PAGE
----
A Roundup of Cucumbers

published Jul 8, 2010
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(Image credit: Apartment Therapy)

When most people think of cucumbers, they probably think of the dark green, waxy oblong English cucumbers that are so ubiquitous at American supermarkets. But there’s more than one kind of cucumber out there — from yellow to green, and twisty to round!

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Armenian cucumber (Image credit: Apartment Therapy)

Cucumbers originated in India. They were cultivated by the early Indians, the Babylonians, Greeks, and Romans. Technically and botanically a fruit, they are marketed and consumed as a vegetable — just like eggplant and tomatoes. Cucumbers are commonly eaten raw in salads or with dips, but they can be cooked in curries, pickled, prepared in marinated salads, made into chutneys, and used in gazpacho.

Lemon cucumbers are round, tennis ball-sized, and range in color from pale yellow to a yellowish-green. Lemon cukes are a heritage variety and taste especially sweet. These are great as snacks and in salads.

Armenian cucumbers are pale green with skins that have a rough texture, are thin, and wax-free. These cucumbers have lengthwise ridges running through them. Armenian cucumbers can be very long, but they tend to twist and curl into crazy shapes. Their seeds are usually very small and almost unnoticeable, and this cucumber is “burpless.” Although they look and taste very much like a cucumber, Armenian cucumbers are actually melons. Armenian cucumbers are excellent in salads and sandwiches, and can be pickled.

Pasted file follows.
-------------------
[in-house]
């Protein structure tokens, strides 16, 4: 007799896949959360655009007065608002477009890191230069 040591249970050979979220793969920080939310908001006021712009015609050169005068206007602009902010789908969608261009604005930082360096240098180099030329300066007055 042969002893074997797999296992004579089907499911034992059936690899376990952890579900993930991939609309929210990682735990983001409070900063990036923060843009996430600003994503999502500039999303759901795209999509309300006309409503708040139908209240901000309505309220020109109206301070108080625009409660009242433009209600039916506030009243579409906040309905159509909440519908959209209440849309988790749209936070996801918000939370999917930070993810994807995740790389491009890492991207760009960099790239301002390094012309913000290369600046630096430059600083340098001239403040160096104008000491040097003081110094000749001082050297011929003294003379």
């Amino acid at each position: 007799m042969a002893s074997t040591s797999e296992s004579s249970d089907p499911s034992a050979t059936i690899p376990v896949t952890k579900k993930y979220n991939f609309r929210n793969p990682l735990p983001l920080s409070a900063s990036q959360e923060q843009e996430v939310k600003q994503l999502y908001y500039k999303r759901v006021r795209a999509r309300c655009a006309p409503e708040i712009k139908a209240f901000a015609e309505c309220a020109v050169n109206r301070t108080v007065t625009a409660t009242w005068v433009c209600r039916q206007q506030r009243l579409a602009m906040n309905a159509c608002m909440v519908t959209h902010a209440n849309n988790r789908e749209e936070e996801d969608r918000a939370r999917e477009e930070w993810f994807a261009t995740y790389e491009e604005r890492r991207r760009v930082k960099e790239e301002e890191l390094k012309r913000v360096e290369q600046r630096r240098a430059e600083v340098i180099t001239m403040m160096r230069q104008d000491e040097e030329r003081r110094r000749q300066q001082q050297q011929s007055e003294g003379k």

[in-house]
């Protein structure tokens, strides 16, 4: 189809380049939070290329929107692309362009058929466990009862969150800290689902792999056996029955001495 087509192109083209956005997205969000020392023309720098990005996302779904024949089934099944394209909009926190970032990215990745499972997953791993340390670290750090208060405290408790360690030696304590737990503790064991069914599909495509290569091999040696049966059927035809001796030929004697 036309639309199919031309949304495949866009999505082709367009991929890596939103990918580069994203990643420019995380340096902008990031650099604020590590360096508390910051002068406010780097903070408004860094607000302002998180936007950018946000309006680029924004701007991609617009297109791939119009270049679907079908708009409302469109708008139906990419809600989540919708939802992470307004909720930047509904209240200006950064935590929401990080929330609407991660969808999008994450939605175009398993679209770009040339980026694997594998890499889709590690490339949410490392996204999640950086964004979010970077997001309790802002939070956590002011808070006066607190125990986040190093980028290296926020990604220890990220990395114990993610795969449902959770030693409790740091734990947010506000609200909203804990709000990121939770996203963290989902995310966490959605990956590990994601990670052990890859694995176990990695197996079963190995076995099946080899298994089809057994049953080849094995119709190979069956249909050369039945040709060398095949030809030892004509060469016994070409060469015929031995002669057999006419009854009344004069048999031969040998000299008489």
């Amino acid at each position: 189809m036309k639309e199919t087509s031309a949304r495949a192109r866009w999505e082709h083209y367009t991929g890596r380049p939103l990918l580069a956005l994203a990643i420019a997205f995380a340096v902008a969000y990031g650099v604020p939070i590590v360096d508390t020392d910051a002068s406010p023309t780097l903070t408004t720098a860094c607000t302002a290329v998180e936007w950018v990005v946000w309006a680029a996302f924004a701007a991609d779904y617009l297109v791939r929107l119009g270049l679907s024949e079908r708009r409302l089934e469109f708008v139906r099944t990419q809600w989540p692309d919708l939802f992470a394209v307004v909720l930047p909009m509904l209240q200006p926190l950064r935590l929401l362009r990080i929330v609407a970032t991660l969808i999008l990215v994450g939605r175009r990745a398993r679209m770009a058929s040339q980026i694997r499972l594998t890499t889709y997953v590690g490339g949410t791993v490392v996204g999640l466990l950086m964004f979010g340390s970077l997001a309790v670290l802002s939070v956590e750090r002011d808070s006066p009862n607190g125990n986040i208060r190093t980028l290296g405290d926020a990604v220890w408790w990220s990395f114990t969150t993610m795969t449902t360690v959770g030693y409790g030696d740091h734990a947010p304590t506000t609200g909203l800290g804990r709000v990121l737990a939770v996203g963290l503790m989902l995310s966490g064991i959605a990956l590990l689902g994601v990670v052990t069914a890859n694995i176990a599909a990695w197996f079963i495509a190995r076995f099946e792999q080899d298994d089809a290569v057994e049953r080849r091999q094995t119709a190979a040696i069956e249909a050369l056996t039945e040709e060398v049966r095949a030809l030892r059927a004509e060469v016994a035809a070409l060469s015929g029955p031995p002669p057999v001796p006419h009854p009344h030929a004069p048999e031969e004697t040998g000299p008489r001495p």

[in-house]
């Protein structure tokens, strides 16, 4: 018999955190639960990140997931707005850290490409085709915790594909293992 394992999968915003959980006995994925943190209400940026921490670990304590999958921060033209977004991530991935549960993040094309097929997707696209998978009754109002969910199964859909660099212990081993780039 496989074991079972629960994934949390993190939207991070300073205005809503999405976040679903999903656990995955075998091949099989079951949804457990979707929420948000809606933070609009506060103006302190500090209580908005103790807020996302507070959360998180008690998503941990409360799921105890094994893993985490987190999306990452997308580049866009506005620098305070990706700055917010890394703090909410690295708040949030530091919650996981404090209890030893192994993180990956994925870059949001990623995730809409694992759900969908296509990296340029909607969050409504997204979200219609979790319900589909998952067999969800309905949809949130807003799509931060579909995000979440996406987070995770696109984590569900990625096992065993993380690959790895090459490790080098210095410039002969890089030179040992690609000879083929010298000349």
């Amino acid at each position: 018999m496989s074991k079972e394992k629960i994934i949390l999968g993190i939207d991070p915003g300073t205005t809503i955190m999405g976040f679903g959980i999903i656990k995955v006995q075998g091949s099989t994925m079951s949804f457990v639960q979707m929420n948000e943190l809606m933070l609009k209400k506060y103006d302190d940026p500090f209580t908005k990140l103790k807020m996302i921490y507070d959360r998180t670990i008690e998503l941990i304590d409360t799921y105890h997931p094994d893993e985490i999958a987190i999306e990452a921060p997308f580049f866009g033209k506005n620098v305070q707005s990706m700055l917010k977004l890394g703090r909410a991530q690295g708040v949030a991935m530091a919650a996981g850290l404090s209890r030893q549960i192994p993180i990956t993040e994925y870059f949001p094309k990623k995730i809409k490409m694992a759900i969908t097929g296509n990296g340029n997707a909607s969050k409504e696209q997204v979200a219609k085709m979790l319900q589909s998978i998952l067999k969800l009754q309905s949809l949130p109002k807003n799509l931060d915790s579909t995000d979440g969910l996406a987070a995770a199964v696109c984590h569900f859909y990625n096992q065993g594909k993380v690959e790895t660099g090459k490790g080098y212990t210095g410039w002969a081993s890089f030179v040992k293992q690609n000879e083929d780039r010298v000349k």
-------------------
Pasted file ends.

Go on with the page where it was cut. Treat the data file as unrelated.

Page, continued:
Slicing cucumbers are the common waxy cucumbers we can get in the produce section of our local supermarket. The thick skins are usually peeled off as they give some people gas. Used in salads, raw vegetable plates, and sandwiches.

Japanese cucumbers are smaller and thinner than average cucumbers, dark green in color, with thick, spiky skins. These are traditionally used in maki sushi and Japanese pickles.

Persian cucumbers are small seedless cucumbers perfect for snacking as they are finger-sized. Their skins are thin and burpless, and do not require peeling. They are also good when pickled.

Pickling cucumbers – these short, fat cucumbers have less seeds than most cucumbers, and thin skins streaked with various shades of green. Sometimes they have nubby bumps alongside their bodies. These are the traditional cukes used for making dill pickles.

(Images: Kathryn Hill)